Bhavani Iyer, O.D., a low vision expert in the Ruiz Department of Ophthalmology and Visual Science, loves helping her young patients make the most of their limited vision.
With the help of a nonprofit organization called Sight Savers America, Iyer arranged for four of her grade-school patients to get high-tech magnification devices free of charge. The devices are not covered by insurance and cost around $2,500 each.
“Our emphasis is to help children succeed in school and in life by providing tools to help them achieve their goals,” said Iyer, assistant professor of ophthalmology and visual science.
Worldwide, approximately 135 million people have low vision, which means their sight problems cannot be corrected with eyeglasses, surgery or medication. Their challenge is to make the most of their residual vision.
How serious is the vision loss of Iyer’s patients? Without the magnification device, Deyanira Gutierrez, a 7-year-old second grader at Lewis Elementary School in the Houston Independent School District, has to be real close to see the face of her mother Neredia.
“She literally has to sit a foot in front of the television,” said Neredia Gutierrez, who lives in Southeast Houston.
Thanks to her brand new VFO Onyx HD Electronic Video Magnifier (EVM), Deyanira can better see words and pictures, which is translating into better grades. “The whole of last year she didn’t want to do homework because it was so hard for her,” Neredia Gutierrez said.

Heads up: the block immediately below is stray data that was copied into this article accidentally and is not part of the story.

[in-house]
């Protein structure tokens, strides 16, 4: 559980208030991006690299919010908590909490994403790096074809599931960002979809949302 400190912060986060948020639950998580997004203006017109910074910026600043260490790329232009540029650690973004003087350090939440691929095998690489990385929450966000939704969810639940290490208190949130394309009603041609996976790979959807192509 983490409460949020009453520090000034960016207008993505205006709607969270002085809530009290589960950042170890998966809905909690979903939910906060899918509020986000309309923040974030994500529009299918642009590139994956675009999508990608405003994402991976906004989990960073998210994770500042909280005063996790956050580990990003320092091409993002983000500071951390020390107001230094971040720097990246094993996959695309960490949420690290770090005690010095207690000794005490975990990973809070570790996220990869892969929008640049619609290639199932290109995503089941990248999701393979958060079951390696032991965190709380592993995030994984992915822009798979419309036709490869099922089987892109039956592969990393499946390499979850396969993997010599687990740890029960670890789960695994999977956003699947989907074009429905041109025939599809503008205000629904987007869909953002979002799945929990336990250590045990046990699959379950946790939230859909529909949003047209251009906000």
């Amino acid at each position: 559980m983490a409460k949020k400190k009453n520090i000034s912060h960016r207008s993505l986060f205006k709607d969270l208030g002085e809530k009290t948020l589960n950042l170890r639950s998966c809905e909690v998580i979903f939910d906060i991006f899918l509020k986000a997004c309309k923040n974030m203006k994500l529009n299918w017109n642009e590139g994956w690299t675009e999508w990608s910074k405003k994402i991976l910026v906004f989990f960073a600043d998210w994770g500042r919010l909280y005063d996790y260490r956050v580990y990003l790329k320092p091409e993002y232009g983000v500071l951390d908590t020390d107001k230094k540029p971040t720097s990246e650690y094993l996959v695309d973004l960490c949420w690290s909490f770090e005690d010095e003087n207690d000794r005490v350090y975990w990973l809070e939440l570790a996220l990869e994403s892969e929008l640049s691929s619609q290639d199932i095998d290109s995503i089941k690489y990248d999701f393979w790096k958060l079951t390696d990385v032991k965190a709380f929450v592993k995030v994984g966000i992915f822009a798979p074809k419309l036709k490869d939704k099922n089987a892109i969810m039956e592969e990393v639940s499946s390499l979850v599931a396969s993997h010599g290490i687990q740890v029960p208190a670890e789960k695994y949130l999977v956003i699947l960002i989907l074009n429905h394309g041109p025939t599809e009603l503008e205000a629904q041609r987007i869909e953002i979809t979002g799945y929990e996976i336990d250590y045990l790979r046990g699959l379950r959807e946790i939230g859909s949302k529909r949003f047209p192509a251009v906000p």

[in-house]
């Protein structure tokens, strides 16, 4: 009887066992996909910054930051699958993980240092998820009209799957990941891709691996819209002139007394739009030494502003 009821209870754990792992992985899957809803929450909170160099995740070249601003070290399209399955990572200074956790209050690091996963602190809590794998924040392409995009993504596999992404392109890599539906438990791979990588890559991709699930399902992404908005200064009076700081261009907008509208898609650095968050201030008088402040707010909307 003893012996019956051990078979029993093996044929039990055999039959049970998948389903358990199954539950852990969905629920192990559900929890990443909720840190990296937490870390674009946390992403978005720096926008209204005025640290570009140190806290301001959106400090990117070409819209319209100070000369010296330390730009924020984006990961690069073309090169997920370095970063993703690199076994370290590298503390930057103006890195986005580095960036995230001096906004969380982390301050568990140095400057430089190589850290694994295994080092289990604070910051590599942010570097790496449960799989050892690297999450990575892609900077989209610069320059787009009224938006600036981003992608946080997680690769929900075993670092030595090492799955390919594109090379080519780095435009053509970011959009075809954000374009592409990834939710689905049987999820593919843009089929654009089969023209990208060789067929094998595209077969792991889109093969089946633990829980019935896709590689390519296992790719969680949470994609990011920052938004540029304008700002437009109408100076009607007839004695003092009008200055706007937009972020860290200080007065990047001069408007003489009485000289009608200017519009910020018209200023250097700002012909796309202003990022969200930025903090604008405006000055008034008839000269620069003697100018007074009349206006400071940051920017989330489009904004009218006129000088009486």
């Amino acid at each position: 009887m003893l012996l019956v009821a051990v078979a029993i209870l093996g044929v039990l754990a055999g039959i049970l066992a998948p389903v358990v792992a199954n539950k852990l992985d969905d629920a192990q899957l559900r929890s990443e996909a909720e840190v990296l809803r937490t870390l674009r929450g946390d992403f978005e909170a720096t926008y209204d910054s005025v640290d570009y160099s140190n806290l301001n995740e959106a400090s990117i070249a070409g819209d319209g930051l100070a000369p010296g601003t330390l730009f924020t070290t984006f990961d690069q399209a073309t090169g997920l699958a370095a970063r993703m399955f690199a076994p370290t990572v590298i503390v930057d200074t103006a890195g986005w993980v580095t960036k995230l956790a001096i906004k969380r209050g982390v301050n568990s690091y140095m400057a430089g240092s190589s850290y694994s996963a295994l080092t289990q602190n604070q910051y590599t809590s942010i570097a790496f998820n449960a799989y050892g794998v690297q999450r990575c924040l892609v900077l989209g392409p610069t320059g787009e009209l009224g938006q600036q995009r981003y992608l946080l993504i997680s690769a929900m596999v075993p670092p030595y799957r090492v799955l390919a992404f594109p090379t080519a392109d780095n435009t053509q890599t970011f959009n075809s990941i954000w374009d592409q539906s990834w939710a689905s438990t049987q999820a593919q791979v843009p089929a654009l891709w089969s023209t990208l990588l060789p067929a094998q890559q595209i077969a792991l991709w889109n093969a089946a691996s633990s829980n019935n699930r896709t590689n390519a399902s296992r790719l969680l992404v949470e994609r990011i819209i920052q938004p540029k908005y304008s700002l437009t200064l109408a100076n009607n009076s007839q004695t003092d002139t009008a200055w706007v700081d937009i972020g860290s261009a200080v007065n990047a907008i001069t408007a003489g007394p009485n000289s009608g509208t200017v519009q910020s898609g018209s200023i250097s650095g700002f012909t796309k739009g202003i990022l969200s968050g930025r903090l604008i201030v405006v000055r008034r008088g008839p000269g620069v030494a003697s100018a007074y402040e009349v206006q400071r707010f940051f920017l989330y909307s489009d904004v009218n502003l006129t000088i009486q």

The donations were made possible by the Hermann Eye Fund, the Houston Delta Gamma Foundation, the Albert & Ethel Herzstein Charitable Foundation, and VFO.
The EVMs were presented to patients at the Dan Arnold Center for Vision Rehabilitation at the Robert Cizik Eye Clinic in Memorial Hermann Medical Plaza, where Iyer and her team also help patients with strategies such as furniture placement for coping with low vision. The presentations were made and the children trained to use the equipment on Aug. 12.
Two weeks later, follow-up calls were made to the families and Kati Moore, the manager of the Sight Savers America low vision program, was happy to report that the children were using their EVMs for a variety of activities including practicing their ABCs, reading, writing, seeing toys and watching the Family Feud.
Jeff Haddox, president and CEO of Sight Savers America, said the EVMs also facilitate greater interaction between parent and children. “They can point at a school problem and see it at the same time. This makes it easier to work on something together,” he said.